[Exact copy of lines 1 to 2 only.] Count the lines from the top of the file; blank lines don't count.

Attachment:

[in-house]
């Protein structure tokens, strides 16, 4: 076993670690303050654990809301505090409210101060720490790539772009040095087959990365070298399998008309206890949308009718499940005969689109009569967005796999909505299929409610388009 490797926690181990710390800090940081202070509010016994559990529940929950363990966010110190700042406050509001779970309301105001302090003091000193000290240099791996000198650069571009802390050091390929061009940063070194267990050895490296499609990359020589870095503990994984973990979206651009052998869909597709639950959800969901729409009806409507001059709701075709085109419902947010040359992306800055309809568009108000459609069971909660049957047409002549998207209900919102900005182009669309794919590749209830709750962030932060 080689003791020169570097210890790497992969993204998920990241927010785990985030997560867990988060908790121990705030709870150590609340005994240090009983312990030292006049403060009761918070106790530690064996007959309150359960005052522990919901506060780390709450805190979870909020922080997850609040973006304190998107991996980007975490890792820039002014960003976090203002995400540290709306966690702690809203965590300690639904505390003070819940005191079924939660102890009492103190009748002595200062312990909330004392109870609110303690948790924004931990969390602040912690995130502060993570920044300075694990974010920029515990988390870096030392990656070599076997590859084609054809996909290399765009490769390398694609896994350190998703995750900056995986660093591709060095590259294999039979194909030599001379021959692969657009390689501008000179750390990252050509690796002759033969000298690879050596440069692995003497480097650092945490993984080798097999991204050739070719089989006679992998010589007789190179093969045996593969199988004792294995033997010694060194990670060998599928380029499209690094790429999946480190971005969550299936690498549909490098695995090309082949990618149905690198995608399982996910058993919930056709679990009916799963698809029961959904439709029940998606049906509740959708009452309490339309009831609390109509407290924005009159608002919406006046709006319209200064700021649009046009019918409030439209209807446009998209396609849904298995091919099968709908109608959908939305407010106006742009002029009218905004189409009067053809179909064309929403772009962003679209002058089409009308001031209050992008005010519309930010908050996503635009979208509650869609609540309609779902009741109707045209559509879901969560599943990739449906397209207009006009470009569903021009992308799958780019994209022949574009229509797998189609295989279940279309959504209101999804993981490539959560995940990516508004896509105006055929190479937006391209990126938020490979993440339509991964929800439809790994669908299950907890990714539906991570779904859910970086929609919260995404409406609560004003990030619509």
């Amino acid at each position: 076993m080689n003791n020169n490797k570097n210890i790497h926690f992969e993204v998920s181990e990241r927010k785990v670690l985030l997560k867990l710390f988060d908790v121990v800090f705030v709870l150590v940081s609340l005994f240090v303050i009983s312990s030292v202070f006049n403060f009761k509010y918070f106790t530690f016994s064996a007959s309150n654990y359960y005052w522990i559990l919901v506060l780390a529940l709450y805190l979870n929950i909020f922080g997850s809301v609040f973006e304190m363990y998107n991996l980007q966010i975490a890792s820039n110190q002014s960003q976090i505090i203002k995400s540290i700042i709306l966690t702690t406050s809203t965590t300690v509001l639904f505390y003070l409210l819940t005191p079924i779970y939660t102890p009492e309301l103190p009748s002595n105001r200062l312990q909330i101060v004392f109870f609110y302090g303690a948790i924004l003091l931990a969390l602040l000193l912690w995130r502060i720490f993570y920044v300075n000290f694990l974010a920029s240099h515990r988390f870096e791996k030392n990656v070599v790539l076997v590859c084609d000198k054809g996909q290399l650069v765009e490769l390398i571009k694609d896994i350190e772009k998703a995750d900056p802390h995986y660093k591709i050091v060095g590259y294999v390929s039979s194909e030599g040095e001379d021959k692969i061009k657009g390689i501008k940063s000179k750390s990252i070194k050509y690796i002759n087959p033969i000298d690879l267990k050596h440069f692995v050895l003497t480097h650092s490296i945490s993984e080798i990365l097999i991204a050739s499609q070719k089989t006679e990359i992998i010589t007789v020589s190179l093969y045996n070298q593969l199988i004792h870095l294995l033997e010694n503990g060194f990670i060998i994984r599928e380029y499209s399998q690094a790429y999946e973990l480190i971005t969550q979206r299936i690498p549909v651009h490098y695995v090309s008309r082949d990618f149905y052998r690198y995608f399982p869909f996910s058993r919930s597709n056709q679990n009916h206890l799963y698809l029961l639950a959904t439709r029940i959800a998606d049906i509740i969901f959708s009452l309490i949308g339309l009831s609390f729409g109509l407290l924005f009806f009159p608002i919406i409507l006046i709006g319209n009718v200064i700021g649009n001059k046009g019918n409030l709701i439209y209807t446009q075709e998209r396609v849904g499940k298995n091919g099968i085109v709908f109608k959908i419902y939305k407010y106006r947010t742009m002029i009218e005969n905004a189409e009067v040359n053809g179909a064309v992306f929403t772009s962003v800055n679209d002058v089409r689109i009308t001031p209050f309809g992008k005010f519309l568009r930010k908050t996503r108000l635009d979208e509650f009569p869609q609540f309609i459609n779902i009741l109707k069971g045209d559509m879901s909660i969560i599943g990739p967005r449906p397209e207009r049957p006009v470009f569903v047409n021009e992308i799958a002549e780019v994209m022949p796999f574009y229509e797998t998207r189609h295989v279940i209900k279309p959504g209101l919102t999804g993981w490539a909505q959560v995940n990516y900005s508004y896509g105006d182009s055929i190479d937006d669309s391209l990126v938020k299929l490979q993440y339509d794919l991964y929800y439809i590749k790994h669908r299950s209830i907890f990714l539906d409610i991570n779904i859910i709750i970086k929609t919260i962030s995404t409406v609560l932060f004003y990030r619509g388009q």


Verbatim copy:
[in-house]
């Protein structure tokens, strides 16, 4: 076993670690303050654990809301505090409210101060720490790539772009040095087959990365070298399998008309206890949308009718499940005969689109009569967005796999909505299929409610388009 490797926690181990710390800090940081202070509010016994559990529940929950363990966010110190700042406050509001779970309301105001302090003091000193000290240099791996000198650069571009802390050091390929061009940063070194267990050895490296499609990359020589870095503990994984973990979206651009052998869909597709639950959800969901729409009806409507001059709701075709085109419902947010040359992306800055309809568009108000459609069971909660049957047409002549998207209900919102900005182009669309794919590749209830709750962030932060 080689003791020169570097210890790497992969993204998920990241927010785990985030997560867990988060908790121990705030709870150590609340005994240090009983312990030292006049403060009761918070106790530690064996007959309150359960005052522990919901506060780390709450805190979870909020922080997850609040973006304190998107991996980007975490890792820039002014960003976090203002995400540290709306966690702690809203965590300690639904505390003070819940005191079924939660102890009492103190009748002595200062312990909330004392109870609110303690948790924004931990969390602040912690995130502060993570920044300075694990974010920029515990988390870096030392990656070599076997590859084609054809996909290399765009490769390398694609896994350190998703995750900056995986660093591709060095590259294999039979194909030599001379021959692969657009390689501008000179750390990252050509690796002759033969000298690879050596440069692995003497480097650092945490993984080798097999991204050739070719089989006679992998010589007789190179093969045996593969199988004792294995033997010694060194990670060998599928380029499209690094790429999946480190971005969550299936690498549909490098695995090309082949990618149905690198995608399982996910058993919930056709679990009916799963698809029961959904439709029940998606049906509740959708009452309490339309009831609390109509407290924005009159608002919406006046709006319209200064700021649009046009019918409030439209209807446009998209396609849904298995091919099968709908109608959908939305407010106006742009002029009218905004189409009067053809179909064309929403772009962003679209002058089409009308001031209050992008005010519309930010908050996503635009979208509650869609609540309609779902009741109707045209559509879901969560599943990739449906397209207009006009470009569903021009992308799958780019994209022949574009229509797998189609295989279940279309959504209101999804993981490539959560995940990516508004896509105006055929190479937006391209990126938020490979993440339509991964929800439809790994669908299950907890990714539906991570779904859910970086929609919260995404409406609560004003990030619509």